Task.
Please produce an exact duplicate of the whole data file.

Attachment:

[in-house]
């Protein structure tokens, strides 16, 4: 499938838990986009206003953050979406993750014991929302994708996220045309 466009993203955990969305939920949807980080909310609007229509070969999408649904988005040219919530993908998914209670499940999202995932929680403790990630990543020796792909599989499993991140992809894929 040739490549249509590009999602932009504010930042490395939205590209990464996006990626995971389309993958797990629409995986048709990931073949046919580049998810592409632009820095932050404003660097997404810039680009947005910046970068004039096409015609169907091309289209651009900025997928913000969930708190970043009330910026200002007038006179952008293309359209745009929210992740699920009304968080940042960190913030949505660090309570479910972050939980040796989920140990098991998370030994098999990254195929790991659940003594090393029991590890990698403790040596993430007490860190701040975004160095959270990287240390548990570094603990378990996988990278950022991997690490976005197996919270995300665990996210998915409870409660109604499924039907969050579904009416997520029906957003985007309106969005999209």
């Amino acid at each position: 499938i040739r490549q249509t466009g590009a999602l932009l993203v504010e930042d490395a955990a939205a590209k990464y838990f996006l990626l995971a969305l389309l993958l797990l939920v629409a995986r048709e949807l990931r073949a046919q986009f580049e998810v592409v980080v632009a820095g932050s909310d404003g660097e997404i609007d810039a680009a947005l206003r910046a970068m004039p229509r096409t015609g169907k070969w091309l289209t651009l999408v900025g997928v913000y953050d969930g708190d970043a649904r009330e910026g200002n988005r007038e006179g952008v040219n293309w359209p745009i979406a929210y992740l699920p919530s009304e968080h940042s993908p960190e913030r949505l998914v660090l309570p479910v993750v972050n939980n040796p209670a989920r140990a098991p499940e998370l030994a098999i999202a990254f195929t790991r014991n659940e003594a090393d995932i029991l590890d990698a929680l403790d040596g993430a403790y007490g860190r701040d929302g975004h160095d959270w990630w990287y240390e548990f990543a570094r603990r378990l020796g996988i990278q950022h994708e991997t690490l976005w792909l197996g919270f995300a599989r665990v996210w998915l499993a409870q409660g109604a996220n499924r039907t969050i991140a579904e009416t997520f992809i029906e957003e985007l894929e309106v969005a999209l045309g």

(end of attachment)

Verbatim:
[in-house]
């Protein structure tokens, strides 16, 4: 499938838990986009206003953050979406993750014991929302994708996220045309 466009993203955990969305939920949807980080909310609007229509070969999408649904988005040219919530993908998914209670499940999202995932929680403790990630990543020796792909599989499993991140992809894929 040739490549249509590009999602932009504010930042490395939205590209990464996006990626995971389309993958797990629409995986048709990931073949046919580049998810592409632009820095932050404003660097997404810039680009947005910046970068004039096409015609169907091309289209651009900025997928913000969930708190970043009330910026200002007038006179952008293309359209745009929210992740699920009304968080940042960190913030949505660090309570479910972050939980040796989920140990098991998370030994098999990254195929790991659940003594090393029991590890990698403790040596993430007490860190701040975004160095959270990287240390548990570094603990378990996988990278950022991997690490976005197996919270995300665990996210998915409870409660109604499924039907969050579904009416997520029906957003985007309106969005999209």
């Amino acid at each position: 499938i040739r490549q249509t466009g590009a999602l932009l993203v504010e930042d490395a955990a939205a590209k990464y838990f996006l990626l995971a969305l389309l993958l797990l939920v629409a995986r048709e949807l990931r073949a046919q986009f580049e998810v592409v980080v632009a820095g932050s909310d404003g660097e997404i609007d810039a680009a947005l206003r910046a970068m004039p229509r096409t015609g169907k070969w091309l289209t651009l999408v900025g997928v913000y953050d969930g708190d970043a649904r009330e910026g200002n988005r007038e006179g952008v040219n293309w359209p745009i979406a929210y992740l699920p919530s009304e968080h940042s993908p960190e913030r949505l998914v660090l309570p479910v993750v972050n939980n040796p209670a989920r140990a098991p499940e998370l030994a098999i999202a990254f195929t790991r014991n659940e003594a090393d995932i029991l590890d990698a929680l403790d040596g993430a403790y007490g860190r701040d929302g975004h160095d959270w990630w990287y240390e548990f990543a570094r603990r378990l020796g996988i990278q950022h994708e991997t690490l976005w792909l197996g919270f995300a599989r665990v996210w998915l499993a409870q409660g109604a996220n499924r039907t969050i991140a579904e009416t997520f992809i029906e957003e985007l894929e309106v969005a999209l045309g």